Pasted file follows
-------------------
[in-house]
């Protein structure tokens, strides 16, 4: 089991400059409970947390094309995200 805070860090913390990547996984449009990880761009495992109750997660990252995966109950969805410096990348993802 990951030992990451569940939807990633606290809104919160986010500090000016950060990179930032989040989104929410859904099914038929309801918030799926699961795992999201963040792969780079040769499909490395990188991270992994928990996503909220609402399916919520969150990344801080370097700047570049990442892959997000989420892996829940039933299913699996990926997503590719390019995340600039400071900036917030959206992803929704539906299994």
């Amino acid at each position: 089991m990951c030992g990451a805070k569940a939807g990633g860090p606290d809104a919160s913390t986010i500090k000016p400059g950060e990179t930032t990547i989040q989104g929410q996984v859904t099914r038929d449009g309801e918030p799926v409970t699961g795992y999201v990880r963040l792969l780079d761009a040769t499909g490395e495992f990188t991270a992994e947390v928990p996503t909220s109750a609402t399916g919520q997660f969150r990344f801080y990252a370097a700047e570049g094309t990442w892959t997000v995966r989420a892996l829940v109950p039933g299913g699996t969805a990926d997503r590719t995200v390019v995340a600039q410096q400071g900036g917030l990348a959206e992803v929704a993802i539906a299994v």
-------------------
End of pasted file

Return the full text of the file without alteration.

[in-house]
């Protein structure tokens, strides 16, 4: 089991400059409970947390094309995200 805070860090913390990547996984449009990880761009495992109750997660990252995966109950969805410096990348993802 990951030992990451569940939807990633606290809104919160986010500090000016950060990179930032989040989104929410859904099914038929309801918030799926699961795992999201963040792969780079040769499909490395990188991270992994928990996503909220609402399916919520969150990344801080370097700047570049990442892959997000989420892996829940039933299913699996990926997503590719390019995340600039400071900036917030959206992803929704539906299994």
């Amino acid at each position: 089991m990951c030992g990451a805070k569940a939807g990633g860090p606290d809104a919160s913390t986010i500090k000016p400059g950060e990179t930032t990547i989040q989104g929410q996984v859904t099914r038929d449009g309801e918030p799926v409970t699961g795992y999201v990880r963040l792969l780079d761009a040769t499909g490395e495992f990188t991270a992994e947390v928990p996503t909220s109750a609402t399916g919520q997660f969150r990344f801080y990252a370097a700047e570049g094309t990442w892959t997000v995966r989420a892996l829940v109950p039933g299913g699996t969805a990926d997503r590719t995200v390019v995340a600039q410096q400071g900036g917030l990348a959206e992803v929704a993802i539906a299994v």